Upholstery is the one job that hot rodders are all too glad to farm out. Not Ron—he turned the seats, headliner, and door panels out of a junkyard 1985 Pontiac Grand Am into an interior that looks right at home in the old Chevy. He even redid the dash to accommodate a Vintage Air air conditioning system and a set of Dakota Digital gauges. “I’d say that cutting up the dash was probably the scariest part of the project,” Ron said, “but it’s one of my favorite parts of the truck.”
Since the ’48 was completed, Ron and his wife Lynda have been making stops at shows around Michigan and points south—and gradually converting their garage into what might be the world’s largest trophy case.
Good thing they have a pickup truck to haul those trophies home, eh?
Frame: Stock/fully boxed and reinforced, Heidt’s Mustang II weld-in front crossmember
Rear Axle: Chevy Nova 10-bolt with 3.09 gears
Rear Suspension: Camaro leaf springs, custom 2 1/2-inch lowering blocks
Front Suspension: Heidt’s tubular A-arms, Mustang II coil springs, and 2-inch drop spindles, Monroe shocks, Chassis Engineering stabilizer bar
Brakes: Heidt’s 11-inch front disc, 9 1/2-inch Camaro rear drums
Wheels and Tires: Billet Specialties Vintec wheels (15 x 7 front/15 x 8 rear), BFGoodrich Radial T/A tires (P215/60R15 front, P255/60R15 rear)
Engine and Transmission
Type: GM Goodwrench 350 long block
Camshaft: Edelbrock Performer-Plus hydraulic flat tappet (204°/214° duration @.050, .420-inch/.442-inch lift)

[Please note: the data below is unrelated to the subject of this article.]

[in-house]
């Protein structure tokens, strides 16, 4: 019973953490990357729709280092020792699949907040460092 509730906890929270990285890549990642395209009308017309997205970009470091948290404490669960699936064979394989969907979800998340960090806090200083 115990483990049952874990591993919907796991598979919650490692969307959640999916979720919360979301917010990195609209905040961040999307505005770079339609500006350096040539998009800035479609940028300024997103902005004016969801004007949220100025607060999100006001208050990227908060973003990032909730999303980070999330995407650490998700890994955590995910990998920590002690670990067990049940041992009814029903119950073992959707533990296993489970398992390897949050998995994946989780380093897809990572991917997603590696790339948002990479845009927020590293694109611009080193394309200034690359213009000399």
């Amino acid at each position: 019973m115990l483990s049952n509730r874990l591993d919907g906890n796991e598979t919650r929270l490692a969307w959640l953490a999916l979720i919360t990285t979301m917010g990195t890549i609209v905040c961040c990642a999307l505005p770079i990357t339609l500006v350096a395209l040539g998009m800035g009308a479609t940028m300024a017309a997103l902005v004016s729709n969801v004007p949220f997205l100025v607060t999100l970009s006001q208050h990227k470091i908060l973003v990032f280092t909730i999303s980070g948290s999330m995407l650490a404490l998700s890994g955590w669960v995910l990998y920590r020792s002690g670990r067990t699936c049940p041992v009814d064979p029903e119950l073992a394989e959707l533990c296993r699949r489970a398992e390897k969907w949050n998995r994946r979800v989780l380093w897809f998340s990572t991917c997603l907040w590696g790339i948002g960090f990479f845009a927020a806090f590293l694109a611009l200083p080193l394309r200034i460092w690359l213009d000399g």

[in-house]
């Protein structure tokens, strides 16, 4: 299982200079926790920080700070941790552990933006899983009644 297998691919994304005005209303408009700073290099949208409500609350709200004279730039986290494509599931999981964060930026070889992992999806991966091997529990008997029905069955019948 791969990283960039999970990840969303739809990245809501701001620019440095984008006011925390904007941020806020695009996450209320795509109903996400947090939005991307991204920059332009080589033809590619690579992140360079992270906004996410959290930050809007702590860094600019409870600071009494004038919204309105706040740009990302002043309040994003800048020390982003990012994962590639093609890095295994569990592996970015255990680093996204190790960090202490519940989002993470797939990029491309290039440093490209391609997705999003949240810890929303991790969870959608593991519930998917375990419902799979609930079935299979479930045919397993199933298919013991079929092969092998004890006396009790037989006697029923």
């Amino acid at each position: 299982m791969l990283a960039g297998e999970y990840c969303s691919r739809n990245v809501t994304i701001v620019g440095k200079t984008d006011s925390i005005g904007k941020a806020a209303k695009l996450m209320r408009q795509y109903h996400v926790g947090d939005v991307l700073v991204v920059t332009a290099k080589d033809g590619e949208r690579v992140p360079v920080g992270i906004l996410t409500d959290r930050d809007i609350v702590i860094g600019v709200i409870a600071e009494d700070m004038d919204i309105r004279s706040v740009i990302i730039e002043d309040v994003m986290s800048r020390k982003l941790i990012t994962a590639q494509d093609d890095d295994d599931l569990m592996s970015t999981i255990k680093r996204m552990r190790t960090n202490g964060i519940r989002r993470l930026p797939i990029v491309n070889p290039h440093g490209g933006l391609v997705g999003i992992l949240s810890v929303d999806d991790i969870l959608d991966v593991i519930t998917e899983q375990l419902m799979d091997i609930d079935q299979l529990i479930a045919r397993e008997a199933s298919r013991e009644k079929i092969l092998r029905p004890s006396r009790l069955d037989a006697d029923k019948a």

Induction: Edelbrock Performer intake manifold, 600 cfm Edelbrock Performer carburetor
Ignition: ACCEL HEI distributor and in-cap Super Coil, Taylor Pro Wire ignition wires
Exhaust: 1 5/8-inch primary Patriot Exhaust headers, custom-bent 2 1/4-inch aluminized dual exhaust with Flowmaster 40 Series mufflers, Camaro Z28-style rectangular exhaust tips
Transmission: GM Turbo 350
Other Items: GM Performance Parts valve covers, Billet Specialties air cleaner and breather, Powermaster 100-amp alternator, Cool Flex polished upper and lower radiator hoses, Lokar stainless steel throttle cable and linkage, hidden A/C and heater hoses, Billet Specialties V-belt pulley system, Rock Valley stainless steel fuel tank
Body and Paint
Modifications: Shaved, welded, and smoothed hood; frenched headlights and antenna; shaved door handles; raised tailgate and bulkhead with stainless steel inner skin; molded rear roll pan with cutouts for LED taillights; relocated fuel filler neck; Pro’s Pick oak bed with stainless steel skid strips
Paint: PPG Plymouth Prowler Orange Pearl
Paint Work: Steve Blanchard/Blanchard Body & Kolor
Upholstery: 1985 Pontiac Grand Am seats, headliner, and door panels redone in ecru cloth
Upholstery Work: Ron Carpenter
Dash: Stock, modified for custom Dakota Digital digital gauges
Console: Custom fabricated
Shifter: Hurst Pro-Matic
Other: ididit chrome steering column, LeCarra Elegante steering wheel, Lokar billet pedals, Lokar emergency brake handle, Vintage Air air conditioning
• “1st Place Custom Rod Pickup 1935-48 Mild,” 2002, 2006, and 2007 Detroit Autorama
• “Truck of the Year,” 2005 and 2006 Auburn (IN) Fun Run
• “Meguiar’s Appearance Award,” 2006 Super Chevy Show, Martin, MI
• “Best Paint,” 2005 NHRA Nationals North, Kalamazoo, MI
Special Thanks To: Lynda Carpenter, Lynn Jenkins, Ron Carpenter Jr., Steve Blanchard, Dave Woodman
Photography by Ken Stidwell